The Battle of Cable Street
What eventually became known as The Battle of Cable Street was a turning point in British politics. Oswald Mosley’s British Union of Fascists, formed after contact with Mussolini and Hitler, was gaining in strength. The Daily Mail, with its famous political objectivity, published an article headlined Hurrah for the Blackshirts. In a Britain devastated by the prolonged economic slump the deceptively simple message of the Fascists – blame everything on the Jews – had some attraction for those of limited intellectual capacity.
The vain and pompous Mosley – wonderfully caricatured by PG Wodehouse with his character Spode – enjoyed rallies for his ‘troops’ where he could survey them showing his most self-important face, and he was intent on creating an atmosphere of fear in London, especially the Jewish East End. Just such a gathering was arranged for Sunday October 4 1936 along the Mile End Road.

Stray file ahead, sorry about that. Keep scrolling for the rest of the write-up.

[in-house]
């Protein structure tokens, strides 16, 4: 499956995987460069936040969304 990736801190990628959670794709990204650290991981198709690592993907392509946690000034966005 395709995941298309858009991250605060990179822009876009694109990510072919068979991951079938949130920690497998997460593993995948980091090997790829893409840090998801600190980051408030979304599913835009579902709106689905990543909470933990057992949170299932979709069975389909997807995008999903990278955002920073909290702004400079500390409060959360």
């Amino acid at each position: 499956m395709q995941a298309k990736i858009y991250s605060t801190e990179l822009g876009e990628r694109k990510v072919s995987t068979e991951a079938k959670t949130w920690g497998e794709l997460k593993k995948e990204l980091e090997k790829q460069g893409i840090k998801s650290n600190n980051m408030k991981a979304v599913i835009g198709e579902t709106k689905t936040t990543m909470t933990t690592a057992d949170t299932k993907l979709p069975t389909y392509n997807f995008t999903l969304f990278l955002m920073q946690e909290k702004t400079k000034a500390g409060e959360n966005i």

The Tory government refused to ban the provocative event in spite of enormous discontent in the area, a large petition against it – about 100,000 signatures obtained by the Jewish People’s Council, and the entreaties of local MPs and councillors. The Communist Party as ever vacillated, split, argued and directed invective against its own factions. The Labour Party supported the JPC’s campaign against the march, but backed away from organising a major counter demonstration that would inevitably they felt (correctly as it turned out) end in violent unrest.
Almost spontaneously more than a quarter of a million anti-fascists gathered to ‘greet’ the blackshirts on the Sunday of their march. Violence quickly spread. The police tried to protect the fascists, but it was obvious that no march could go ahead without a riot breaking out. The Home Secretary was suddenly persuaded to force the march to be called off. Mosley and his bullying thugs were walked away from the area, their message shouted down by the mass of counter demonstrators. The weakness of Mosley’s repugnant movement had been shown, and it lost its attraction to all but the most fanatical.
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